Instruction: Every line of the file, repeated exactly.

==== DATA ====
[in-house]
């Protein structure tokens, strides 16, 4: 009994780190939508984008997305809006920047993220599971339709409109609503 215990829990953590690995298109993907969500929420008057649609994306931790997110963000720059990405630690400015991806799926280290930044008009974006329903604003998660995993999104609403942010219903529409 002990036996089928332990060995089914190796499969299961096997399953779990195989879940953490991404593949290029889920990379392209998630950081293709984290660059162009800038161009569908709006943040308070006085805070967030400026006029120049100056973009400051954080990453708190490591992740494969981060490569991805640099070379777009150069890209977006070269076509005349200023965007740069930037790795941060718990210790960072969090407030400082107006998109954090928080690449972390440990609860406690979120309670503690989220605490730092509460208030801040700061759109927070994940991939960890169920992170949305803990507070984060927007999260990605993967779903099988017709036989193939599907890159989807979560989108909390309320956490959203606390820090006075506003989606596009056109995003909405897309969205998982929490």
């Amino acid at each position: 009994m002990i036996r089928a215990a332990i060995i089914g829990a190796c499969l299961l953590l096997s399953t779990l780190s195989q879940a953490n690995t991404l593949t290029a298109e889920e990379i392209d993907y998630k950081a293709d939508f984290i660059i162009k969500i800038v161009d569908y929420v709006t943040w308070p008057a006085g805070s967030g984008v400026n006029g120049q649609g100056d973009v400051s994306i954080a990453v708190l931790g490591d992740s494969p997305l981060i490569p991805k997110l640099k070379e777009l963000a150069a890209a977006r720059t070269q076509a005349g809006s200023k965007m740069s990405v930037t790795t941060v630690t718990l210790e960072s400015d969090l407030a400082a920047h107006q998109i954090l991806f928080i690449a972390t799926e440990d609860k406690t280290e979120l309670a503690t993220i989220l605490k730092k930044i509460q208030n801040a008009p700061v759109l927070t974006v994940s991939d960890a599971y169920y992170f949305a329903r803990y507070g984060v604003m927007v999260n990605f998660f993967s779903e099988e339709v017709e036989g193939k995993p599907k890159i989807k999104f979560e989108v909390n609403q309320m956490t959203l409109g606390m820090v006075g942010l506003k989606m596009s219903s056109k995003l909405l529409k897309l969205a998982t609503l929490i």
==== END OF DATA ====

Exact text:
[in-house]
């Protein structure tokens, strides 16, 4: 009994780190939508984008997305809006920047993220599971339709409109609503 215990829990953590690995298109993907969500929420008057649609994306931790997110963000720059990405630690400015991806799926280290930044008009974006329903604003998660995993999104609403942010219903529409 002990036996089928332990060995089914190796499969299961096997399953779990195989879940953490991404593949290029889920990379392209998630950081293709984290660059162009800038161009569908709006943040308070006085805070967030400026006029120049100056973009400051954080990453708190490591992740494969981060490569991805640099070379777009150069890209977006070269076509005349200023965007740069930037790795941060718990210790960072969090407030400082107006998109954090928080690449972390440990609860406690979120309670503690989220605490730092509460208030801040700061759109927070994940991939960890169920992170949305803990507070984060927007999260990605993967779903099988017709036989193939599907890159989807979560989108909390309320956490959203606390820090006075506003989606596009056109995003909405897309969205998982929490």
């Amino acid at each position: 009994m002990i036996r089928a215990a332990i060995i089914g829990a190796c499969l299961l953590l096997s399953t779990l780190s195989q879940a953490n690995t991404l593949t290029a298109e889920e990379i392209d993907y998630k950081a293709d939508f984290i660059i162009k969500i800038v161009d569908y929420v709006t943040w308070p008057a006085g805070s967030g984008v400026n006029g120049q649609g100056d973009v400051s994306i954080a990453v708190l931790g490591d992740s494969p997305l981060i490569p991805k997110l640099k070379e777009l963000a150069a890209a977006r720059t070269q076509a005349g809006s200023k965007m740069s990405v930037t790795t941060v630690t718990l210790e960072s400015d969090l407030a400082a920047h107006q998109i954090l991806f928080i690449a972390t799926e440990d609860k406690t280290e979120l309670a503690t993220i989220l605490k730092k930044i509460q208030n801040a008009p700061v759109l927070t974006v994940s991939d960890a599971y169920y992170f949305a329903r803990y507070g984060v604003m927007v999260n990605f998660f993967s779903e099988e339709v017709e036989g193939k995993p599907k890159i989807k999104f979560e989108v909390n609403q309320m956490t959203l409109g606390m820090v006075g942010l506003k989606m596009s219903s056109k995003l909405l529409k897309l969205a998982t609503l929490i």